With the recent legalization by Colorado of the retail sale of marijuana and the upcoming legalization in the state of Washington, the question of pot in the work place is surfacing again. The issue first came up with the approval of the sale of medical marijuana in the 1996 in the state of California. The question is becoming more important for employers as the recreational use of cannabis becomes more prevalent.
The arguments around the legalization and use of marijuana typically center around whether the substance is dangerous to use. Throw in discussion about whether pot is a gateway drug that leads to the use and abuse of more dangerous chemical substances and you will be able to create a dinner conversation that could last for hours.
However, one of the aspects of marijuana that is not contested is that it provides an altered state to its user. In fact, one of the main arguments for the legalization of pot is that its intoxication effect is no worse than alcohol, which is legal to consume.
My discussion point in this post is not the question as to whether cannabis should be legalized or not. My question is, once the retail sale and recreational use is legalized in a community, should we be allowing stoned people to work in our stores?
My answer is pretty simple: No.
In the same way that we would not want someone intoxicated on alcohol to wait on our customers or be responsible for the operation of our store we do not want someone intoxicated on cannabis to be. In my view, intoxication is intoxication – in impairment of a person’s mental facilities and decision making through a substance introduced into the body.
Let’s put aside for a moment the consequences of handling cash and the having our staff grazing the store to cure a bodacious case of the munchies (just joking). One of the least understood things about the c-store industry is the complexity of its operation. Many of our sites sell gasoline and propane which are flammable and dangerous products (all you have to do is watch Zoolander to see what could happen). We also sell restricted products such as alcohol and tobacco (and possibly, marijuana in the future). In none of these situations do we want a staff member having their decision making process impaired while interacting with our customers.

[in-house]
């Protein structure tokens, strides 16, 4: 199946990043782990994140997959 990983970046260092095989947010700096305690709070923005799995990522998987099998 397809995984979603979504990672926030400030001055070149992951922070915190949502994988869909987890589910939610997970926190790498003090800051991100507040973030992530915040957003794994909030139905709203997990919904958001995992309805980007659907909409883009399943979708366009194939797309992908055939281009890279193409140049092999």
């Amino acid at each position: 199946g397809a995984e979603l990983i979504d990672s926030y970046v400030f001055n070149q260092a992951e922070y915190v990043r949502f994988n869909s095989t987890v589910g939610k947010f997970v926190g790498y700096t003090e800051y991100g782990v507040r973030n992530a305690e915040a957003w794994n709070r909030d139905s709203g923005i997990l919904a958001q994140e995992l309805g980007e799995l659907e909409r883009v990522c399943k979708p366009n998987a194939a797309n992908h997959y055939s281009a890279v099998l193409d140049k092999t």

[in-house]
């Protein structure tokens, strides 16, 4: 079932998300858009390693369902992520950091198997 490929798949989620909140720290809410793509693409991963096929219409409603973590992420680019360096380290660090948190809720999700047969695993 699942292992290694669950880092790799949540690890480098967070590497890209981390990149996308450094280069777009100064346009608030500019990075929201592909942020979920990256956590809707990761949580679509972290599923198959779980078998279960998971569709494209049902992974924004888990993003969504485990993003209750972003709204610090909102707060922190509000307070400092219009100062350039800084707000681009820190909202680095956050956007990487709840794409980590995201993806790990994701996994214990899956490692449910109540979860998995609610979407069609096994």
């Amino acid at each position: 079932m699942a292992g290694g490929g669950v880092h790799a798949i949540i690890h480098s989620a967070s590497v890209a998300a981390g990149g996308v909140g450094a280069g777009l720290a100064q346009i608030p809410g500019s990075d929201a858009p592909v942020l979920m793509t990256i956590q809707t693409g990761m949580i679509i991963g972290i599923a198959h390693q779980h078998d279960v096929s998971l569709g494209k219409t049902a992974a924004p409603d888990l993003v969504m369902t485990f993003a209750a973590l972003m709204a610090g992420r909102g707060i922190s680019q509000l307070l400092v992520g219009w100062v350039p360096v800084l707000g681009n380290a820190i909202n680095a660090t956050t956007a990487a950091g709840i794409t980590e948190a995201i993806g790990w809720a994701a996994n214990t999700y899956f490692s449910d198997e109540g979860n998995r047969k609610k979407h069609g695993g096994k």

And that is just the public health and safety concerns. We must maintain our high (pardon the pun) levels of customer service. If we start to slack (another one) off on our focus on the customer’s experience we are will be driving the customer away with the resulting consequences for our business.
I don’t have a problem with people smoking pot on their own time if it is legal where they live. However, they need to be sober when they come to work in our store. This represents a major challenge as we do not yet have an authoritative way to prove whether someone is high or not. With alcohol, there are quick and easy ways to see whether someone is above the acceptable level of blood alcohol. Not so with marijuana. Traditional drug testing takes time and is expensive. In addition, to my knowledge, it is not as graduated as alcohol testing (is there a limit of thc that you can be under?) and the residue of cannabis use lasts several days. You could have smoked two days ago, be sober now, but still fail a drug test.
We are hoping that the science will quickly catch up with the usage issues. In the meantime, just because it is legal doesn’t mean that you can use it and work.